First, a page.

KARACHI: Sindh recorded another case of polio — third of the year — in a seven-month-old boy belonging to a family from Punjab settled in the city’s most volatile Gadap neighbourhood, officials confirmed on Sunday.
“We have received confirmation from the National Institute of Health (NIH) in Islamabad and the World Health Organisation about the polio virus detected in a seven-month-old Imran,” said a health department official overseeing the child health in the city.
He said that the child’s father, Mohammad Iqbal, originally hailed from Punjab and was settled in Hasan Nauman Colony in Gadap’s highly sensitive union council-4.
He said that the boy’s stool samples had been sent to the NIH in the beginning of the month and it took four weeks to get the results, confirming wild polio virus in the victim.
Another official, however, said the boy had been inoculated only once in a special polio campaign carried out by the government, adding that his immunity and a lack of backup boosters led to the severe attack of the crippling disease on his frail body.
“The report suggests the virus attack had affected all his four limbs,” said the official.
A 22-month-old Afghan girl from Orangi Town was the second victim of the polio virus which was confirmed two weeks ago. However, the officials were optimistic that the effects of the virus were ‘much milder’ and could be treated successfully.
They had said that the girl had been inoculated with polio boosters for more than 10 times, which was why it was surprising for them to see her affected by the polio virus. He said it could either be lower immunity in the girl which allowed the virus to attack her.
Last month, a two-year-old girl became the first victim of polio in Sindh. She belonged to a Pakhtun family and was a resident of Ittehad Colony of Baldia Town — an area categorised as among the ‘most sensitive’ neighbourhoods by the government vis-à-vis polio immunisation.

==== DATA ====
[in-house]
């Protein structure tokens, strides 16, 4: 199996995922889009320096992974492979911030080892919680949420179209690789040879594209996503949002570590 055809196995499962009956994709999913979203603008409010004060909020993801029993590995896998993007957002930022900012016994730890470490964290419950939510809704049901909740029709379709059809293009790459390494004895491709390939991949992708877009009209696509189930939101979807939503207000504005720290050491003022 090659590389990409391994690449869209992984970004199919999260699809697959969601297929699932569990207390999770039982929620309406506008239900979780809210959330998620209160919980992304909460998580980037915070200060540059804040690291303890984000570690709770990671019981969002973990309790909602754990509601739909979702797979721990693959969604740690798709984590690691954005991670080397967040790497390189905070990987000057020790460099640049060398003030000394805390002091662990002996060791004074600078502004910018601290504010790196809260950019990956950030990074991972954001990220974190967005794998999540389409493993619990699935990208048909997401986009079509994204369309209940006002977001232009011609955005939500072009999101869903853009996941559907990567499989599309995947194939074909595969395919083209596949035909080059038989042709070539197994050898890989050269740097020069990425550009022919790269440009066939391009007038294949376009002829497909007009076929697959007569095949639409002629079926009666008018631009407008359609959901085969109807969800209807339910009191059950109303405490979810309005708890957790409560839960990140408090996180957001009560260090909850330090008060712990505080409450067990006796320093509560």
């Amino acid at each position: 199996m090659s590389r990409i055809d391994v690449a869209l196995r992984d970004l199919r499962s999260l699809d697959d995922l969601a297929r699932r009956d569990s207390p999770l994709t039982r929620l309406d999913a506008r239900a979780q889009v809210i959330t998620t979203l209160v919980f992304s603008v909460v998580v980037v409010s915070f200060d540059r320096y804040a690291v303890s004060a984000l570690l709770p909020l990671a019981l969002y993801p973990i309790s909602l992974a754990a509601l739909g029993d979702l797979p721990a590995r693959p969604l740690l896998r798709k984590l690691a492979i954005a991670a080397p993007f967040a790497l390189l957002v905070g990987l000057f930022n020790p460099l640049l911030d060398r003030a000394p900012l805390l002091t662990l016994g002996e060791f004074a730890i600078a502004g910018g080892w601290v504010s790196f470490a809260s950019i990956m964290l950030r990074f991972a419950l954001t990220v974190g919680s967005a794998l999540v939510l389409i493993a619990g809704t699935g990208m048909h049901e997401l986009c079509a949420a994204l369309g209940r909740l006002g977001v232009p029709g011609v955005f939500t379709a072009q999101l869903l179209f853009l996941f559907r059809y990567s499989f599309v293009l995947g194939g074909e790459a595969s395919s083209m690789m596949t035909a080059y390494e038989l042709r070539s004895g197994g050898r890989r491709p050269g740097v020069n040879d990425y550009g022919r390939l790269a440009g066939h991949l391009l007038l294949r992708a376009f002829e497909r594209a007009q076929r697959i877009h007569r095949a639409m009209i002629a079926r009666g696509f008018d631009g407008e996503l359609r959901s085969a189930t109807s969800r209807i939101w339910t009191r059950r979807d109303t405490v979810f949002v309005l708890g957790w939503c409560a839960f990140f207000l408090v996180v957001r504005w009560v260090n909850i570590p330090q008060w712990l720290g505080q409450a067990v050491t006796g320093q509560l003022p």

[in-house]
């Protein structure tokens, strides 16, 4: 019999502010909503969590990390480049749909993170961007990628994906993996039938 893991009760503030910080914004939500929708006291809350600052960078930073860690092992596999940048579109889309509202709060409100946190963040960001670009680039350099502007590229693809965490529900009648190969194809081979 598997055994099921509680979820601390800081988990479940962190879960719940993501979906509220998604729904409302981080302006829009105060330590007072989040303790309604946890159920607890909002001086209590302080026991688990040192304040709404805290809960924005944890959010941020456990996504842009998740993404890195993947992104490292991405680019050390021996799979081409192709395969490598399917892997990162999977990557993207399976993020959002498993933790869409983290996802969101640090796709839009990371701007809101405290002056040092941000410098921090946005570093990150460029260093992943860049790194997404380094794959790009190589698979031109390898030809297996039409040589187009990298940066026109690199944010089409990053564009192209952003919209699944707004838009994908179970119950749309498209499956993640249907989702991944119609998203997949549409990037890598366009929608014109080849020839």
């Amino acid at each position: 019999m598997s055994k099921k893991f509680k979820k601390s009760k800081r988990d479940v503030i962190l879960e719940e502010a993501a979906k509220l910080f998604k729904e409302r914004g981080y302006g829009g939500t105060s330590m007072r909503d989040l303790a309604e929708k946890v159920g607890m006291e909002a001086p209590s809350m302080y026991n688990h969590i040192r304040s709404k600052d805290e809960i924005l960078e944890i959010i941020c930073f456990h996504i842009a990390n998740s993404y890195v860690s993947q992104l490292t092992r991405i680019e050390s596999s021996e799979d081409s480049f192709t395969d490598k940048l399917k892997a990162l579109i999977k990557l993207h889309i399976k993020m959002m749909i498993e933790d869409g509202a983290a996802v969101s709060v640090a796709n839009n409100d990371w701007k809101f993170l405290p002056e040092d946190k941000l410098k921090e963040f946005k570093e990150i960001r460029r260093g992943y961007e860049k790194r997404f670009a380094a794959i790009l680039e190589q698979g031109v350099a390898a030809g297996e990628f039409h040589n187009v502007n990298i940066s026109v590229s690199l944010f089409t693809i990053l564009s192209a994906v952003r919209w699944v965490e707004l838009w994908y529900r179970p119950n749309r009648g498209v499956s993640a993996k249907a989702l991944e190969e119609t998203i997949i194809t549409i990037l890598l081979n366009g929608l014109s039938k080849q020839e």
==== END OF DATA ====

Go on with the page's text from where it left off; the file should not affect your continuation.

Officials said that the family had migrated to Karachi from the country’s troubled northwest — the region that recorded close to 100 cases of polio since January last year because of stiff resistance posed by the Taliban on polio vaccination — some eight months ago.
Health officials are stunned over detection of several new polio cases in the province. They had recorded four such cases till the mid of November 2013 but within the space of less than two months last year seven more cases — six in Karachi and one in Kashmore — had been detected.
They said that despite maximum attention being paid and continued immunisation campaigns being run; the situation was not satisfactory in Sindh at all.
In January, a special polio drive to inoculate children in 40 ‘sensitive’ union councils of the metropolis had been abandoned when three vaccinators were shot dead by unknown drive-by shooters.
The government has launched one-day special campaigns on Sundays in the least-covered neighbourhoods for more than two months now, which again, had shifted their attention from many areas which are relatively safer.
There have been increasing refusals in Sindh particularly during the last year. Most of them came either from Pakhtun families and a few districts which have witnessed some militant attacks in the recent past.
Last year, total number of polio cases in Pakistan rose to 93 as compared to 58 in 2012; the number of infected districts/towns/tribal agencies/ areas in the country was 20 as compared to 28 in the preceding year.
This year some 47 cases have already been reported in Fata and Khyber Pakhtunkhwa.
Pakistan had reported six polio cases in the first four months last year while the number has already climbed to 50. All the three cases in Sindh have been reported from its capital.
“More than 90 per cent of the total polio cases are from Khyber Pakhtunkhwa and Federally Administered Tribal Areas,” said a Unicef report.
Meanwhile, the weekly one-day anti-polio campaign was held on Sunday amid a ban on pillion-riding within 25 union councils of Karachi.
Hundreds of polio teams have been mobilised to inoculate around 500,000 children, missed out in the previous campaigns.